Aicok SV-8001 Sous Vide Cooker review
Living all my life in the southern United States, I grew up eating my mother’s fried chicken, which is so often considered a staple of southern cooking. My mother’s chicken was great – juicy, tender, well-done, and tasty. I didn’t quite inherit my mother’s skills, and I was never able to produce fried chicken as good as hers. I often ended up burning the breading because I was worried the chicken would be undercooked. I always felt that cooking the chicken first would result in a better frying result, but I wasn’t sure how to “pre-cook” it for best results. Instead of finding some new-age type of cooking method, I found an old method that’s just what I needed. Aicok offered The Gadgeteer the perfect tool for my dilemma – their Sous Vide Cooker.
What is it?
What is sous vide? It sounds fancy and difficult. In French, sous vide means “under vacuum”. Sous vide cooking, at least in a home kitchen, doesn’t actually involve a vacuum. It does require food to be in a sealed bag, which floats in a heated water bath. The heated water cooks the food to a specified degree of doneness at a set temperature point. Because the water is heated directly, it’s easier to reach and maintain a steady temperature than it is in an oven or on a cooktop, where the temperature can experience wide swings as it tries to heat the air in the oven or transfer heat inefficiently through a metal pot on the stovetop.
What’s in the box?
- Sous vide cooker
- Manual with some cooking instructions
- Warranty card
Design and features
The cooker looks a bit like a short, stocky walking stick. The metal post is submerged in the water bath, and the holes you see along the length, plus the holes in the bottom…
… allow the water to flow in for heating and then out to circulate through the bath.
The display has a touchscreen with a power button and a settings selection button. The dial on the front under the display is used for adjusting temperatures, delay time, and cooking time. The machine defaults to displaying temperature in Celsius, but you can switch it easily to Fahrenheit if desired.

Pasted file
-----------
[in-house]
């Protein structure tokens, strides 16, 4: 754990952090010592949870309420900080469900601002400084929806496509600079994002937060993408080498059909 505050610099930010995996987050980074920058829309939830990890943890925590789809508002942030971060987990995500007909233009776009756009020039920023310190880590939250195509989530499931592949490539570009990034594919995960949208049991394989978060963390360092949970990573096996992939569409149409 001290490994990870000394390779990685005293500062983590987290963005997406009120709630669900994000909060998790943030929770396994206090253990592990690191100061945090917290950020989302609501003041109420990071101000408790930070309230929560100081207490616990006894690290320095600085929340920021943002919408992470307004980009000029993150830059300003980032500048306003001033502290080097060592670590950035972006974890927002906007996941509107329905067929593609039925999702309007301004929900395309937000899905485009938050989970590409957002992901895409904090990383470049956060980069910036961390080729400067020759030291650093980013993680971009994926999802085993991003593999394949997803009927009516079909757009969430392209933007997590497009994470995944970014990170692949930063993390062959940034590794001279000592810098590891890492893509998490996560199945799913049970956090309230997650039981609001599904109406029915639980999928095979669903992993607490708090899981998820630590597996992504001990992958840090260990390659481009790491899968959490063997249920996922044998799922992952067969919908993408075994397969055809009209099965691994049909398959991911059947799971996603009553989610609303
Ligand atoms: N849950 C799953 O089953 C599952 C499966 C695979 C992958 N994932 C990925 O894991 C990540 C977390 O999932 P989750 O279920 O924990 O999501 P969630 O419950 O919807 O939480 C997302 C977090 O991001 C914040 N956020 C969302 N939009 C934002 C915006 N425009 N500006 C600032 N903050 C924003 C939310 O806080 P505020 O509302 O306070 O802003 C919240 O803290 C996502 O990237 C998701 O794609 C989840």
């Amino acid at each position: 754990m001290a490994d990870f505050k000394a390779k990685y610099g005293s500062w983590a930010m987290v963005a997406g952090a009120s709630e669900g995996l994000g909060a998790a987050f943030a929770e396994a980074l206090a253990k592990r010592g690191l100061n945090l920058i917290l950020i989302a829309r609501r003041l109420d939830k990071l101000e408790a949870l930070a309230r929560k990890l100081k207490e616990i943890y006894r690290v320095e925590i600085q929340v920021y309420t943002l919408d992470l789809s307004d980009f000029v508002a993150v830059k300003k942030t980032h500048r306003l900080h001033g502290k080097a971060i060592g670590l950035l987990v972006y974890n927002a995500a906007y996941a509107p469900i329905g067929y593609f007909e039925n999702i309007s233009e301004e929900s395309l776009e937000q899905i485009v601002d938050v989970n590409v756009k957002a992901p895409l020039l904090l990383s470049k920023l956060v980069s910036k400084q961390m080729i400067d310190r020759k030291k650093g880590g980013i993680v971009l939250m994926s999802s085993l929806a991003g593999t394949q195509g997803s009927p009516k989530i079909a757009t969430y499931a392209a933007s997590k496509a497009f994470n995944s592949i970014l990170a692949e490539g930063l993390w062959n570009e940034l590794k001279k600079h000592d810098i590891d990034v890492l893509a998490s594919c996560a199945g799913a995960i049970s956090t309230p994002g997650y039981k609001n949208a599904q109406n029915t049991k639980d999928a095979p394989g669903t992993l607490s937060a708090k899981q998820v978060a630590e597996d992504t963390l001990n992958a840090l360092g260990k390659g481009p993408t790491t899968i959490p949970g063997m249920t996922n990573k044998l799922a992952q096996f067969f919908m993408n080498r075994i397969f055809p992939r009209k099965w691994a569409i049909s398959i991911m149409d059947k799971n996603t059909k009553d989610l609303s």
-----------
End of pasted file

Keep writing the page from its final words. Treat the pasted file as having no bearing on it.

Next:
The back of the Aicok has a big clip to attach it to the side of the cooking vessel. The clip is lined with silicone to prevent scratching your cookware.
To cook, you’ll need a pot that’s 7.5″ or deeper and holds between 3 – 20 liters. You can actually purchase special plastic pans designed for sous vide cooking, some with lids custom-designed to accommodate a particular brand of cooker. I just used my Le Creuset stockpot. I clipped the sous vide cooker to the side of the pot using the clip on the back of the Aicok, then I filled the pot with room temperature water, making sure I had it filled up to the max fill line. (You’ll see an image below with an E04 error message I got before I made sure I had the right amount of water in my pot.)
You can set the cooking temperature between 32°F and 203°F and the cooking time from 1 minute to 99 hours. You use the delay-time function to hold the food and water bath at room temperature before the bath starts heating. This delay allows you to have the food just finishing cooking when you get home. I didn’t use this delay function. I will be cooking meat almost exclusively with the Aicok, and I will not leave meat at room temperature very long before cooking it.
The point of sous vide cooking is to hold food at a perfect temperature for long enough to get it cooked thoroughly. Different meats need to reach different temperatures and be held there for differing amounts of time to be cooked thoroughly. The nice thing about sous vide is that your food will be held at that temperature until you are ready to use it, so there are no worries if it is held a few minutes or even an hour at that temperature. The food won’t cook anymore with additional time.
You put the food in a closed plastic bag. Even a standard zipper-type bag will work, though you could vacuum seal it if you have a vacuum food -saver machine. You need the closed bag to hold in the food’s own juices to prevent it from drying out as it cooks, but you need to be sure the bag is securely closed so no water gets in from the bath. Meat boiled in water is far different from meat cooked in its own juice.